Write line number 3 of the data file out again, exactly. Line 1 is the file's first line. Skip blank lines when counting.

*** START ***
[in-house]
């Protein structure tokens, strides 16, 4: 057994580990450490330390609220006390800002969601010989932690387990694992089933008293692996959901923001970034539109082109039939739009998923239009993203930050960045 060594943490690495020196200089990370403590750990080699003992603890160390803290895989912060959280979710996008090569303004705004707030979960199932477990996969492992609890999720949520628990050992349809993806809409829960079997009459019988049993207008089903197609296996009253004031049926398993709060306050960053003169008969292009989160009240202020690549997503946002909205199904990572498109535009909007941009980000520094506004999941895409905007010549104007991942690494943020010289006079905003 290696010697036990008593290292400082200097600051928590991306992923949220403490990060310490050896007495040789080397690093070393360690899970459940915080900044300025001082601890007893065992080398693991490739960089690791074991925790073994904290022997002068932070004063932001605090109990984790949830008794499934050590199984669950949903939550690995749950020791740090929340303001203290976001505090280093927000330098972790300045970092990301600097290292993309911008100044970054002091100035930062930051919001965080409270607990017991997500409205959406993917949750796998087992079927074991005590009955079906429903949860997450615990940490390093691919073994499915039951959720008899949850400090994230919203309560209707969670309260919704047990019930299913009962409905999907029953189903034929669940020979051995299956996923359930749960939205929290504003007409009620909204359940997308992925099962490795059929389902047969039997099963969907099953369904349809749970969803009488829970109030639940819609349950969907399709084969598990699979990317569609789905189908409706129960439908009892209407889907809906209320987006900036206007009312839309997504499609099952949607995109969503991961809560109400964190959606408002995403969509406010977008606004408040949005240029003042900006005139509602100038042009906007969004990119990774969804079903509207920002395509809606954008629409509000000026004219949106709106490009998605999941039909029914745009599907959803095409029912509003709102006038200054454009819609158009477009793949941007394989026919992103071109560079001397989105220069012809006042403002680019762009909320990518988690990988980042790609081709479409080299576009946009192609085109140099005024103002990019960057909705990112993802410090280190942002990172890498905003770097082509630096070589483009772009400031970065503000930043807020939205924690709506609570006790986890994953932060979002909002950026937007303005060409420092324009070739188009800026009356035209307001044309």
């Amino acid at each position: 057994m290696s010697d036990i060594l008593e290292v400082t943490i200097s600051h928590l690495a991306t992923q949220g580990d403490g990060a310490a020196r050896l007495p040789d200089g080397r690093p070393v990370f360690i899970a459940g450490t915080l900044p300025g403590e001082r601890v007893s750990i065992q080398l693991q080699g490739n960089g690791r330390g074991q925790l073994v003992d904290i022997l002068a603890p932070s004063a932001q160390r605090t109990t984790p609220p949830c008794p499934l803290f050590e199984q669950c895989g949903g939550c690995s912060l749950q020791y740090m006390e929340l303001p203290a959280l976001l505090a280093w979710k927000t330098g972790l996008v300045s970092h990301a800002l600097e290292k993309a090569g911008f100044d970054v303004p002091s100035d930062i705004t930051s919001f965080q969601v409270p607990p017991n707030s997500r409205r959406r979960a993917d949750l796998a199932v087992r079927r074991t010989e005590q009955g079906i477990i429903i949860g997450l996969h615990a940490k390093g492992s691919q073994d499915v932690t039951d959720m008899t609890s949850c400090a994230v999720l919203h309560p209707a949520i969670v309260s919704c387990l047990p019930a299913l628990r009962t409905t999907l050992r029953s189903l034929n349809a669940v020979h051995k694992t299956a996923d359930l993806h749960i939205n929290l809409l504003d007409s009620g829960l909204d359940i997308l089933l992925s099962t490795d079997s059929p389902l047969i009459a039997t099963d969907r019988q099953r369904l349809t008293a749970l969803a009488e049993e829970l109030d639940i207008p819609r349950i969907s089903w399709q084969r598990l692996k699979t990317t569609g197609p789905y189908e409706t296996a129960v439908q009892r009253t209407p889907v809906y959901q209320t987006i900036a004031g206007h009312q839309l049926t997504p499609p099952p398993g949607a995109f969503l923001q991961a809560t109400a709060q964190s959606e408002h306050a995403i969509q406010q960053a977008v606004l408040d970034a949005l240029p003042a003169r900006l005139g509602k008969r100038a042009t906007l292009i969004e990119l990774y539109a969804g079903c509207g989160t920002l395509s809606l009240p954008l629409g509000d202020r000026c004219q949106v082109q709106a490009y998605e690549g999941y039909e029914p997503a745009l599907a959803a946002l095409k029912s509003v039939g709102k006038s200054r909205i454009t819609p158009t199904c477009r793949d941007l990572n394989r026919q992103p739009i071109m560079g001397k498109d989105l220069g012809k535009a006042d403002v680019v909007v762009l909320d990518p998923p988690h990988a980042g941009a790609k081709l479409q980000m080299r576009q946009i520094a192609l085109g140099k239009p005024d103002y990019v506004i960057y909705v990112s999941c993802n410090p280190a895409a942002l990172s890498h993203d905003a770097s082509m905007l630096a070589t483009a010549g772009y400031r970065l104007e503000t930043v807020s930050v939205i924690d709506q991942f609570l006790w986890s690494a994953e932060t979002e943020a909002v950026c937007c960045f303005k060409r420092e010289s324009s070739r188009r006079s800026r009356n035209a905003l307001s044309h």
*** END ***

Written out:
């Amino acid at each position: 057994m290696s010697d036990i060594l008593e290292v400082t943490i200097s600051h928590l690495a991306t992923q949220g580990d403490g990060a310490a020196r050896l007495p040789d200089g080397r690093p070393v990370f360690i899970a459940g450490t915080l900044p300025g403590e001082r601890v007893s750990i065992q080398l693991q080699g490739n960089g690791r330390g074991q925790l073994v003992d904290i022997l002068a603890p932070s004063a932001q160390r605090t109990t984790p609220p949830c008794p499934l803290f050590e199984q669950c895989g949903g939550c690995s912060l749950q020791y740090m006390e929340l303001p203290a959280l976001l505090a280093w979710k927000t330098g972790l996008v300045s970092h990301a800002l600097e290292k993309a090569g911008f100044d970054v303004p002091s100035d930062i705004t930051s919001f965080q969601v409270p607990p017991n707030s997500r409205r959406r979960a993917d949750l796998a199932v087992r079927r074991t010989e005590q009955g079906i477990i429903i949860g997450l996969h615990a940490k390093g492992s691919q073994d499915v932690t039951d959720m008899t609890s949850c400090a994230v999720l919203h309560p209707a949520i969670v309260s919704c387990l047990p019930a299913l628990r009962t409905t999907l050992r029953s189903l034929n349809a669940v020979h051995k694992t299956a996923d359930l993806h749960i939205n929290l809409l504003d007409s009620g829960l909204d359940i997308l089933l992925s099962t490795d079997s059929p389902l047969i009459a039997t099963d969907r019988q099953r369904l349809t008293a749970l969803a009488e049993e829970l109030d639940i207008p819609r349950i969907s089903w399709q084969r598990l692996k699979t990317t569609g197609p789905y189908e409706t296996a129960v439908q009892r009253t209407p889907v809906y959901q209320t987006i900036a004031g206007h009312q839309l049926t997504p499609p099952p398993g949607a995109f969503l923001q991961a809560t109400a709060q964190s959606e408002h306050a995403i969509q406010q960053a977008v606004l408040d970034a949005l240029p003042a003169r900006l005139g509602k008969r100038a042009t906007l292009i969004e990119l990774y539109a969804g079903c509207g989160t920002l395509s809606l009240p954008l629409g509000d202020r000026c004219q949106v082109q709106a490009y998605e690549g999941y039909e029914p997503a745009l599907a959803a946002l095409k029912s509003v039939g709102k006038s200054r909205i454009t819609p158009t199904c477009r793949d941007l990572n394989r026919q992103p739009i071109m560079g001397k498109d989105l220069g012809k535009a006042d403002v680019v909007v762009l909320d990518p998923p988690h990988a980042g941009a790609k081709l479409q980000m080299r576009q946009i520094a192609l085109g140099k239009p005024d103002y990019v506004i960057y909705v990112s999941c993802n410090p280190a895409a942002l990172s890498h993203d905003a770097s082509m905007l630096a070589t483009a010549g772009y400031r970065l104007e503000t930043v807020s930050v939205i924690d709506q991942f609570l006790w986890s690494a994953e932060t979002e943020a909002v950026c937007c960045f303005k060409r420092e010289s324009s070739r188009r006079s800026r009356n035209a905003l307001s044309h």